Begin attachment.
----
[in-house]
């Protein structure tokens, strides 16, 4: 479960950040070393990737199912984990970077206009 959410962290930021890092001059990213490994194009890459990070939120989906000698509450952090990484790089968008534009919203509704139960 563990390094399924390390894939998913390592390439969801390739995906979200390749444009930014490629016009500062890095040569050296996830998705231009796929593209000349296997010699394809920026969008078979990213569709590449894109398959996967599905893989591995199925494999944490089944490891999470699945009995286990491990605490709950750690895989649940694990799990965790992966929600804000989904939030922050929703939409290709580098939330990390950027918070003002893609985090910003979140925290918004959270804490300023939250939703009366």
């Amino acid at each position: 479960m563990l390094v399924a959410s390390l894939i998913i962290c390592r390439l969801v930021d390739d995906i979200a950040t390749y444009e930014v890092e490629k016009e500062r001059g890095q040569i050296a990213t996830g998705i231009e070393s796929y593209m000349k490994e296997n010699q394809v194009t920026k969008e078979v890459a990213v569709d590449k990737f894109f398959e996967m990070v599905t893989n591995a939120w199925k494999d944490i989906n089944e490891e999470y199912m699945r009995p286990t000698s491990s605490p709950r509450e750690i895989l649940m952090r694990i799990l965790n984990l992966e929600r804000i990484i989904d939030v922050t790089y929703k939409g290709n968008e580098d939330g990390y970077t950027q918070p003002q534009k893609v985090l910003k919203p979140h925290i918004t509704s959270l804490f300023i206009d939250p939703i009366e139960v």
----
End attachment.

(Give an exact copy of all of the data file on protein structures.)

[in-house]
């Protein structure tokens, strides 16, 4: 479960950040070393990737199912984990970077206009 959410962290930021890092001059990213490994194009890459990070939120989906000698509450952090990484790089968008534009919203509704139960 563990390094399924390390894939998913390592390439969801390739995906979200390749444009930014490629016009500062890095040569050296996830998705231009796929593209000349296997010699394809920026969008078979990213569709590449894109398959996967599905893989591995199925494999944490089944490891999470699945009995286990491990605490709950750690895989649940694990799990965790992966929600804000989904939030922050929703939409290709580098939330990390950027918070003002893609985090910003979140925290918004959270804490300023939250939703009366």
């Amino acid at each position: 479960m563990l390094v399924a959410s390390l894939i998913i962290c390592r390439l969801v930021d390739d995906i979200a950040t390749y444009e930014v890092e490629k016009e500062r001059g890095q040569i050296a990213t996830g998705i231009e070393s796929y593209m000349k490994e296997n010699q394809v194009t920026k969008e078979v890459a990213v569709d590449k990737f894109f398959e996967m990070v599905t893989n591995a939120w199925k494999d944490i989906n089944e490891e999470y199912m699945r009995p286990t000698s491990s605490p709950r509450e750690i895989l649940m952090r694990i799990l965790n984990l992966e929600r804000i990484i989904d939030v922050t790089y929703k939409g290709n968008e580098d939330g990390y970077t950027q918070p003002q534009k893609v985090l910003k919203p979140h925290i918004t509704s959270l804490f300023i206009d939250p939703i009366e139960v």